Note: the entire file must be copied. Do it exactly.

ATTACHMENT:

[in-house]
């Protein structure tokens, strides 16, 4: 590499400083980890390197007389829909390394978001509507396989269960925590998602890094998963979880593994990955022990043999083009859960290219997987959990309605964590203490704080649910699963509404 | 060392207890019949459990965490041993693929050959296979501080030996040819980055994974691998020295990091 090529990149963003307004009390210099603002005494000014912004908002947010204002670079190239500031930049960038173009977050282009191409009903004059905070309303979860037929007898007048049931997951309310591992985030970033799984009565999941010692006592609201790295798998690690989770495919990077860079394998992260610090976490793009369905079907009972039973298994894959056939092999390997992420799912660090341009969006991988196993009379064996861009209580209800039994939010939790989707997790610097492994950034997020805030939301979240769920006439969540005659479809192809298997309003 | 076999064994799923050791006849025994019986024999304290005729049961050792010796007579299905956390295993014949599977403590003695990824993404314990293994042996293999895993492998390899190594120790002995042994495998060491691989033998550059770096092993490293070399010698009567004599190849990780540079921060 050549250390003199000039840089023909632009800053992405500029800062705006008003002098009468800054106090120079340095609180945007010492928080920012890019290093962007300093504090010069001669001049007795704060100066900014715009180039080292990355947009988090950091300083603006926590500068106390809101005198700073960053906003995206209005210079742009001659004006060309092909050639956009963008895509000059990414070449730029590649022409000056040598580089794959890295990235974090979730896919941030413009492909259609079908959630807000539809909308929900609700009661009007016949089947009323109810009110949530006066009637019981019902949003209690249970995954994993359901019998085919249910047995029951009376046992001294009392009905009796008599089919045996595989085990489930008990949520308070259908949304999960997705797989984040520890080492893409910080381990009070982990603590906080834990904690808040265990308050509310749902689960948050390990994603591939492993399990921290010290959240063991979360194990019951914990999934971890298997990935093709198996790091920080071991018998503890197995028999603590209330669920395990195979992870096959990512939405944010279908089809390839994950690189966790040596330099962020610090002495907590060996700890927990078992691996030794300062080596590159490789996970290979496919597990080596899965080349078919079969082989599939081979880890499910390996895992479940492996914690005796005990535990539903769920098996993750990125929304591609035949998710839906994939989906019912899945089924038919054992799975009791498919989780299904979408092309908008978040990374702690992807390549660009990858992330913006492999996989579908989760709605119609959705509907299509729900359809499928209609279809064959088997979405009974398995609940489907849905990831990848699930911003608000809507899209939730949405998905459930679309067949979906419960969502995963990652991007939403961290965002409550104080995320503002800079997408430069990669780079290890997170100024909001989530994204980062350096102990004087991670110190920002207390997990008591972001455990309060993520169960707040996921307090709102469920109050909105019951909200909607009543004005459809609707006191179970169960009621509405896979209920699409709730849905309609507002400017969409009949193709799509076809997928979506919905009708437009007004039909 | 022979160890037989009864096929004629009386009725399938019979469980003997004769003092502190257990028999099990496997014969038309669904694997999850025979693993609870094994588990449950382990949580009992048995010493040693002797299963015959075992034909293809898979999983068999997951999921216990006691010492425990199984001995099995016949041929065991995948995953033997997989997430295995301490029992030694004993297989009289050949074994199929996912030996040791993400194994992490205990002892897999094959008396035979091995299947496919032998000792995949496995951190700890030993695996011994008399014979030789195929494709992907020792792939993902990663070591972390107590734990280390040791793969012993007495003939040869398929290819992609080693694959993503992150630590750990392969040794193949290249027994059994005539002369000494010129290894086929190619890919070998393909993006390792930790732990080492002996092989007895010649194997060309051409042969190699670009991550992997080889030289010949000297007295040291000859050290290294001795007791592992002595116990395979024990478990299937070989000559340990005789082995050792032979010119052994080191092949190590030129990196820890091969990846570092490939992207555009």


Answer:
[in-house]
């Protein structure tokens, strides 16, 4: 590499400083980890390197007389829909390394978001509507396989269960925590998602890094998963979880593994990955022990043999083009859960290219997987959990309605964590203490704080649910699963509404 | 060392207890019949459990965490041993693929050959296979501080030996040819980055994974691998020295990091 090529990149963003307004009390210099603002005494000014912004908002947010204002670079190239500031930049960038173009977050282009191409009903004059905070309303979860037929007898007048049931997951309310591992985030970033799984009565999941010692006592609201790295798998690690989770495919990077860079394998992260610090976490793009369905079907009972039973298994894959056939092999390997992420799912660090341009969006991988196993009379064996861009209580209800039994939010939790989707997790610097492994950034997020805030939301979240769920006439969540005659479809192809298997309003 | 076999064994799923050791006849025994019986024999304290005729049961050792010796007579299905956390295993014949599977403590003695990824993404314990293994042996293999895993492998390899190594120790002995042994495998060491691989033998550059770096092993490293070399010698009567004599190849990780540079921060 050549250390003199000039840089023909632009800053992405500029800062705006008003002098009468800054106090120079340095609180945007010492928080920012890019290093962007300093504090010069001669001049007795704060100066900014715009180039080292990355947009988090950091300083603006926590500068106390809101005198700073960053906003995206209005210079742009001659004006060309092909050639956009963008895509000059990414070449730029590649022409000056040598580089794959890295990235974090979730896919941030413009492909259609079908959630807000539809909308929900609700009661009007016949089947009323109810009110949530006066009637019981019902949003209690249970995954994993359901019998085919249910047995029951009376046992001294009392009905009796008599089919045996595989085990489930008990949520308070259908949304999960997705797989984040520890080492893409910080381990009070982990603590906080834990904690808040265990308050509310749902689960948050390990994603591939492993399990921290010290959240063991979360194990019951914990999934971890298997990935093709198996790091920080071991018998503890197995028999603590209330669920395990195979992870096959990512939405944010279908089809390839994950690189966790040596330099962020610090002495907590060996700890927990078992691996030794300062080596590159490789996970290979496919597990080596899965080349078919079969082989599939081979880890499910390996895992479940492996914690005796005990535990539903769920098996993750990125929304591609035949998710839906994939989906019912899945089924038919054992799975009791498919989780299904979408092309908008978040990374702690992807390549660009990858992330913006492999996989579908989760709605119609959705509907299509729900359809499928209609279809064959088997979405009974398995609940489907849905990831990848699930911003608000809507899209939730949405998905459930679309067949979906419960969502995963990652991007939403961290965002409550104080995320503002800079997408430069990669780079290890997170100024909001989530994204980062350096102990004087991670110190920002207390997990008591972001455990309060993520169960707040996921307090709102469920109050909105019951909200909607009543004005459809609707006191179970169960009621509405896979209920699409709730849905309609507002400017969409009949193709799509076809997928979506919905009708437009007004039909 | 022979160890037989009864096929004629009386009725399938019979469980003997004769003092502190257990028999099990496997014969038309669904694997999850025979693993609870094994588990449950382990949580009992048995010493040693002797299963015959075992034909293809898979999983068999997951999921216990006691010492425990199984001995099995016949041929065991995948995953033997997989997430295995301490029992030694004993297989009289050949074994199929996912030996040791993400194994992490205990002892897999094959008396035979091995299947496919032998000792995949496995951190700890030993695996011994008399014979030789195929494709992907020792792939993902990663070591972390107590734990280390040791793969012993007495003939040869398929290819992609080693694959993503992150630590750990392969040794193949290249027994059994005539002369000494010129290894086929190619890919070998393909993006390792930790732990080492002996092989007895010649194997060309051409042969190699670009991550992997080889030289010949000297007295040291000859050290290294001795007791592992002595116990395979024990478990299937070989000559340990005789082995050792032979010119052994080191092949190590030129990196820890091969990846570092490939992207555009």